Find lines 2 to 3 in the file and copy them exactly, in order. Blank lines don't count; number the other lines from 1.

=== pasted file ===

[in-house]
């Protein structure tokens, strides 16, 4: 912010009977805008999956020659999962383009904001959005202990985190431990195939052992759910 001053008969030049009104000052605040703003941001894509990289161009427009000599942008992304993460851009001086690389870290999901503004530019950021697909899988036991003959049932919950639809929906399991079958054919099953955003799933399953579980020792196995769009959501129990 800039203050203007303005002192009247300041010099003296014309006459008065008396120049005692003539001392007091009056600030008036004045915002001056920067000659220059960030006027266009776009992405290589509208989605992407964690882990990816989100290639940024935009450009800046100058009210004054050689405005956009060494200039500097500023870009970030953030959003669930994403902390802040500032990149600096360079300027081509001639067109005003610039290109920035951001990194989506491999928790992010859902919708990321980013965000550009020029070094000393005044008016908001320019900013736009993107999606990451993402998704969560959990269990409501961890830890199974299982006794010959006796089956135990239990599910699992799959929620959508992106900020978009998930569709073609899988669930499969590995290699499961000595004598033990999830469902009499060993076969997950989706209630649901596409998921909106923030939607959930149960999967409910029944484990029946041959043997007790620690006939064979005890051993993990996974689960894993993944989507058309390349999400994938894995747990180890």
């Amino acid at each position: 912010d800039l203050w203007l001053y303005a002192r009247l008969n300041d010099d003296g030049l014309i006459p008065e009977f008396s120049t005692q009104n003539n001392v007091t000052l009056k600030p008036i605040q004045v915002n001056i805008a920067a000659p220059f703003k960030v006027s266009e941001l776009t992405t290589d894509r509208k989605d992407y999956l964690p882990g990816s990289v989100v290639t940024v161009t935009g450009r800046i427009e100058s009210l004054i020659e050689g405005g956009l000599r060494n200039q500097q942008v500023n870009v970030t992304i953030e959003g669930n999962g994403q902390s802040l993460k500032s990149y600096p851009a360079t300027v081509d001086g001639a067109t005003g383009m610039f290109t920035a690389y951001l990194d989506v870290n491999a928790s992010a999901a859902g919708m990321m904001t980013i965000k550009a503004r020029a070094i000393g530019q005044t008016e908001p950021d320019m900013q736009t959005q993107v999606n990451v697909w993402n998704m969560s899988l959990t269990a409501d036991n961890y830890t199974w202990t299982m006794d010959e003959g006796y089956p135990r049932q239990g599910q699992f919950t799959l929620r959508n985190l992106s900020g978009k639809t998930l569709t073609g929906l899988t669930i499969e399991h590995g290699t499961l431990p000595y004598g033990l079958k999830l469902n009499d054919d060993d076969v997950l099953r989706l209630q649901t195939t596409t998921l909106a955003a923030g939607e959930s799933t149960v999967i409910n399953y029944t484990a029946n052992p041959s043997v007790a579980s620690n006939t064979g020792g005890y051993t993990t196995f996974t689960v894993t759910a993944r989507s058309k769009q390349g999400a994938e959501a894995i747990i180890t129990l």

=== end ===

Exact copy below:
């Protein structure tokens, strides 16, 4: 912010009977805008999956020659999962383009904001959005202990985190431990195939052992759910 001053008969030049009104000052605040703003941001894509990289161009427009000599942008992304993460851009001086690389870290999901503004530019950021697909899988036991003959049932919950639809929906399991079958054919099953955003799933399953579980020792196995769009959501129990 800039203050203007303005002192009247300041010099003296014309006459008065008396120049005692003539001392007091009056600030008036004045915002001056920067000659220059960030006027266009776009992405290589509208989605992407964690882990990816989100290639940024935009450009800046100058009210004054050689405005956009060494200039500097500023870009970030953030959003669930994403902390802040500032990149600096360079300027081509001639067109005003610039290109920035951001990194989506491999928790992010859902919708990321980013965000550009020029070094000393005044008016908001320019900013736009993107999606990451993402998704969560959990269990409501961890830890199974299982006794010959006796089956135990239990599910699992799959929620959508992106900020978009998930569709073609899988669930499969590995290699499961000595004598033990999830469902009499060993076969997950989706209630649901596409998921909106923030939607959930149960999967409910029944484990029946041959043997007790620690006939064979005890051993993990996974689960894993993944989507058309390349999400994938894995747990180890």
């Amino acid at each position: 912010d800039l203050w203007l001053y303005a002192r009247l008969n300041d010099d003296g030049l014309i006459p008065e009977f008396s120049t005692q009104n003539n001392v007091t000052l009056k600030p008036i605040q004045v915002n001056i805008a920067a000659p220059f703003k960030v006027s266009e941001l776009t992405t290589d894509r509208k989605d992407y999956l964690p882990g990816s990289v989100v290639t940024v161009t935009g450009r800046i427009e100058s009210l004054i020659e050689g405005g956009l000599r060494n200039q500097q942008v500023n870009v970030t992304i953030e959003g669930n999962g994403q902390s802040l993460k500032s990149y600096p851009a360079t300027v081509d001086g001639a067109t005003g383009m610039f290109t920035a690389y951001l990194d989506v870290n491999a928790s992010a999901a859902g919708m990321m904001t980013i965000k550009a503004r020029a070094i000393g530019q005044t008016e908001p950021d320019m900013q736009t959005q993107v999606n990451v697909w993402n998704m969560s899988l959990t269990a409501d036991n961890y830890t199974w202990t299982m006794d010959e003959g006796y089956p135990r049932q239990g599910q699992f919950t799959l929620r959508n985190l992106s900020g978009k639809t998930l569709t073609g929906l899988t669930i499969e399991h590995g290699t499961l431990p000595y004598g033990l079958k999830l469902n009499d054919d060993d076969v997950l099953r989706l209630q649901t195939t596409t998921l909106a955003a923030g939607e959930s799933t149960v999967i409910n399953y029944t484990a029946n052992p041959s043997v007790a579980s620690n006939t064979g020792g005890y051993t993990t196995f996974t689960v894993t759910a993944r989507s058309k769009q390349g999400a994938e959501a894995i747990i180890t129990l």